In this post we will be sharing helpful tips to maintain healthy vision for seniors. As we age, there are many changes to our bodies that take place. One of the most noticeable change, is that of our eyesight.

For seniors that start losing their vision as they age, it can be a very devastating change. By losing their eyesight, they are losing their independence as well. Seniors tend to suffer many losses as they age: loss of freedom, loss of family members, mobility, friends, and independence. And close to 20 percent of the aging population suffer from some type of vision problem.

Common Problems Include:


Glaucoma is an eye disease that causes damage to the optic nerve in the eye. This optic nerve carries information from the eye to the brain. When pressure is higher than normal inside the eye, glaucoma is the result.

Since symptoms do not typically appear until some damage or loss of sight occurs, it is very important to see your eye practitioner for regular exams where intra-ocular pressure is measured. There are several different types of glaucoma, as well as treatments, and even preventative measures.


A cataract is another form of eye disease. Here the eye develops a cloudy film which inhibits light passing into the retina. Cataracts typically form as you age when dead cells shed and form cloudy spots on the lens.

Surgery is necessary to remove the cataracts and it is a very common procedure today. There are several types of cataracts and they are treatable. The best defense against cataracts is to have regular eye exams to monitor them.

Macular Degeneration:

Macular degeneration is typically the number one cause of vision loss and/or blindness in persons who are aged 65 and over. When the macula, the part of the eye responsible for sharp vision, deteriorates, central vision loss may occur.

Having a retinal exam and performing a test to measure your central vision is crucial to detecting if macular degeneration is an issue.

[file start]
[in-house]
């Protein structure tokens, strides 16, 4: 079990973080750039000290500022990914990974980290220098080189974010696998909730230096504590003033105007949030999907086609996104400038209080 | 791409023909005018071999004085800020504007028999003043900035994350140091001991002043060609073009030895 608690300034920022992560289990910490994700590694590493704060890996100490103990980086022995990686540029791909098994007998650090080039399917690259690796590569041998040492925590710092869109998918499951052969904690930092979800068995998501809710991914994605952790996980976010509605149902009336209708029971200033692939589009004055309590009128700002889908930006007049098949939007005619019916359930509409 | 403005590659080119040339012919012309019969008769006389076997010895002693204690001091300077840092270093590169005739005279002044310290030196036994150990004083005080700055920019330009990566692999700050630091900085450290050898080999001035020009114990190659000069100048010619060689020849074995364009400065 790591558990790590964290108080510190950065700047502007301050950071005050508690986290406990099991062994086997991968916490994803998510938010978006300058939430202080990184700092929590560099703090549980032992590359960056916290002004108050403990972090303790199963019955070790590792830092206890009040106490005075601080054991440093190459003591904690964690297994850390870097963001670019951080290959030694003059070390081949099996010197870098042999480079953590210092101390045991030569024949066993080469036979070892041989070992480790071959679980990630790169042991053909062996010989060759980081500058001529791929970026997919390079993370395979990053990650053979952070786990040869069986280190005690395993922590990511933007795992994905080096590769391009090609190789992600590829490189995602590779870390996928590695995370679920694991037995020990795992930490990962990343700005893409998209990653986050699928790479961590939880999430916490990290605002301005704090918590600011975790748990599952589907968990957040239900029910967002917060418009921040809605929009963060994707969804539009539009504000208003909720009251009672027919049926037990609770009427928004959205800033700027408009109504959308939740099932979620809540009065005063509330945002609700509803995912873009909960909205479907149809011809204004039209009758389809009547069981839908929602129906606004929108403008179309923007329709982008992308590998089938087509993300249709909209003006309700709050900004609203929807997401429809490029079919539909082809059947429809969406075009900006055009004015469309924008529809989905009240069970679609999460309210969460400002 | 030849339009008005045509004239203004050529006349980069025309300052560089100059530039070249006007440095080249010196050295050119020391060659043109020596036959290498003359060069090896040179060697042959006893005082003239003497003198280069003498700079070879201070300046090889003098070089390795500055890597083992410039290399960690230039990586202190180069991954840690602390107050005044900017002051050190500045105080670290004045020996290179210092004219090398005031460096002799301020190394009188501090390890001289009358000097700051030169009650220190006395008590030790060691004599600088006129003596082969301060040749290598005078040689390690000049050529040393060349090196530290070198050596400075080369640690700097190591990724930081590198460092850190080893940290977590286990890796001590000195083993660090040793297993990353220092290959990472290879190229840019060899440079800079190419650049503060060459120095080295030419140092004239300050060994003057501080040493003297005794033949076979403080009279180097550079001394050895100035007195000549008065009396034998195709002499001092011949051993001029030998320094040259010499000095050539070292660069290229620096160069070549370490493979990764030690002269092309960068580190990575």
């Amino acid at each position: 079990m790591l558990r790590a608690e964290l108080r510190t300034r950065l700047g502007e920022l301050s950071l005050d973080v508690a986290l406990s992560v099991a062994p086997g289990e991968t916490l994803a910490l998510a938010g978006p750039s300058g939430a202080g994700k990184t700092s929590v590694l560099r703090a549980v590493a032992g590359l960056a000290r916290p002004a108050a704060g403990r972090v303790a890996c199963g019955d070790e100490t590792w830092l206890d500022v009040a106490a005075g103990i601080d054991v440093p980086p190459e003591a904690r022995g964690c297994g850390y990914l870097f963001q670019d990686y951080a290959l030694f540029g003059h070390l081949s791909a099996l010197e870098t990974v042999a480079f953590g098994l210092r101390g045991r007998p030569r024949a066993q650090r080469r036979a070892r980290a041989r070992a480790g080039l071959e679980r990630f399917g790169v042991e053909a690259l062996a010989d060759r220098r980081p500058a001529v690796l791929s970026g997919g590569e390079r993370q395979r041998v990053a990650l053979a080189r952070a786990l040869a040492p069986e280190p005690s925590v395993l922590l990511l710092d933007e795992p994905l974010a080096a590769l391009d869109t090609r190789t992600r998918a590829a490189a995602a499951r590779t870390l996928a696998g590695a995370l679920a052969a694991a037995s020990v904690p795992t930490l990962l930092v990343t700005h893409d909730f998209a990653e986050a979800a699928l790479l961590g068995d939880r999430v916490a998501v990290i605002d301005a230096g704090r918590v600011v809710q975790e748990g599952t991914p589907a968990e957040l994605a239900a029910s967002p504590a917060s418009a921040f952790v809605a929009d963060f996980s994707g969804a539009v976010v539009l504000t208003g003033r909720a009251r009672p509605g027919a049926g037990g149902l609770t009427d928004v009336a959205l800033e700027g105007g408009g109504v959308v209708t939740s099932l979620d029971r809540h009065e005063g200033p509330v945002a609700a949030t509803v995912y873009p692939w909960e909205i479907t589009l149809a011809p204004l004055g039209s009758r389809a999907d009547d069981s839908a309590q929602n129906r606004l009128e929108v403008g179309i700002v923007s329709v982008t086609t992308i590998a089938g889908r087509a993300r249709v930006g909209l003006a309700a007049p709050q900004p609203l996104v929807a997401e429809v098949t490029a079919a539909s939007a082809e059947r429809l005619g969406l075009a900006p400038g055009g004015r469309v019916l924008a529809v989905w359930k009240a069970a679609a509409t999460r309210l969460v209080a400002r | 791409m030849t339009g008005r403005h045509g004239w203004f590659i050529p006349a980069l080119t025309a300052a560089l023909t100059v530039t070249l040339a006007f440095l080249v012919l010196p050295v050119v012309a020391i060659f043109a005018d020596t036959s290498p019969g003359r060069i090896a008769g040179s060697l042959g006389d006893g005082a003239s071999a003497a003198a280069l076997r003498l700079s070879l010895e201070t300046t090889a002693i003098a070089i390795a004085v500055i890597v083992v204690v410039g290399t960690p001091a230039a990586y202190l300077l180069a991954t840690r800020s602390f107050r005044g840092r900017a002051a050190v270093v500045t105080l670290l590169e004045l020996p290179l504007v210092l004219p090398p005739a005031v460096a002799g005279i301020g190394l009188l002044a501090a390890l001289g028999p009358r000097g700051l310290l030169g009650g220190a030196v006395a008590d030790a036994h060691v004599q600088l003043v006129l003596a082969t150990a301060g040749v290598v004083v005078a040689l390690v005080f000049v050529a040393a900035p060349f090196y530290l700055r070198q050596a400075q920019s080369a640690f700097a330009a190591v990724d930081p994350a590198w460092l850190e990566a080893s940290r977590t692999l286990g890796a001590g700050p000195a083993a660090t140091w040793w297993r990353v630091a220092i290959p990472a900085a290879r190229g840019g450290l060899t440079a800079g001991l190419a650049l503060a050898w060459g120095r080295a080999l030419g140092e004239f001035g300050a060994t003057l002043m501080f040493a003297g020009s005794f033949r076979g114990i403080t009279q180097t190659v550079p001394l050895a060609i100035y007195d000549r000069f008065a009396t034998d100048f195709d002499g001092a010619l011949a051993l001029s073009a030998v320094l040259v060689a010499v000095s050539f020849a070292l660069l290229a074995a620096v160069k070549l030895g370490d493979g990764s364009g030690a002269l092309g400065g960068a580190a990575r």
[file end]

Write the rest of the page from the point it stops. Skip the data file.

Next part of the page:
Diabetic retinopathy:

Diabetic retinopathy causes tiny blind spots, which will in turn distort vision. This can change from one day to the next with regular vision to impaired vision on any given day.

There are many adverse effects to impaired vision:

  • Inability to read
  • Inability to drive
  • Difficulty in mobility
  • Trips and falls
  • And even difficulty recognizing a familiar family member’s face

There are many things that can assist seniors with their vision loss. There are also different types of medication that help keep pressure in the eye down or at least stable. In addition, there are some types of surgeries that can improve vision.

Assistive devices that can aid with a senior’s loss of vision include:

  • Magnifiers
  • Voice activated caller id
  • Voice activated watches
  • Larger print for crossword puzzle books, books, and magazines
  • Audio books
  • Braille software

Apart from visual aids, seniors may also need help moving around. This is where mobility devices are helpful and may include:

  • Canes
  • Walkers
  • Scooters
  • Grab bars for bath and shower
Follow these simple steps to help reduce your risk of vision impairment

Eye Care Is about More Than Just Your Eyes: Tips to maintain healthy vision

Of course, preventative steps to ensure healthy vision is the best choice. As you age, you can maintain proper eye health by eating healthy foods, exercising regularly (studies are beginning to show that cardiovascular exercise assists in this area), and by having regular eye exams. Why is it important for you to get an eye exam even if your vision is perfect or near perfect? There are several reasons to get an eye exam that have more to do with the rest of your body than just your eyes.

There are many health issues that can affect your eyesight:

  • High blood pressure
  • Diabetes
  • High cholesterol

While there may or may not be signs or symptoms to any or all of these eye diseases, there are certainly ways to improve your sight or minimize these eye diseases.

For example, the following may be ways to improve your eyesight and be beneficial for your overall health, as well:

  • Cardiovascular activity
  • Eating healthy
  • Regular exercise
  • Taking vitamins

These activities will also keep things such as high blood pressure and high cholesterol at bay, which, in turn, may just safeguard not only your health, but your vision as well.

It is also important to understand that vision loss has a direct impact on mood in elderly individuals. Vision loss means loss of freedom and independence and family members and friends need to be sensitive to this fact. Scheduling visits with your senior loved one, having them join in social activities in the community in their place of worship, a nursing home, or senior center are all excellent ways to make them feel part of something and still viable and useful as human beings.

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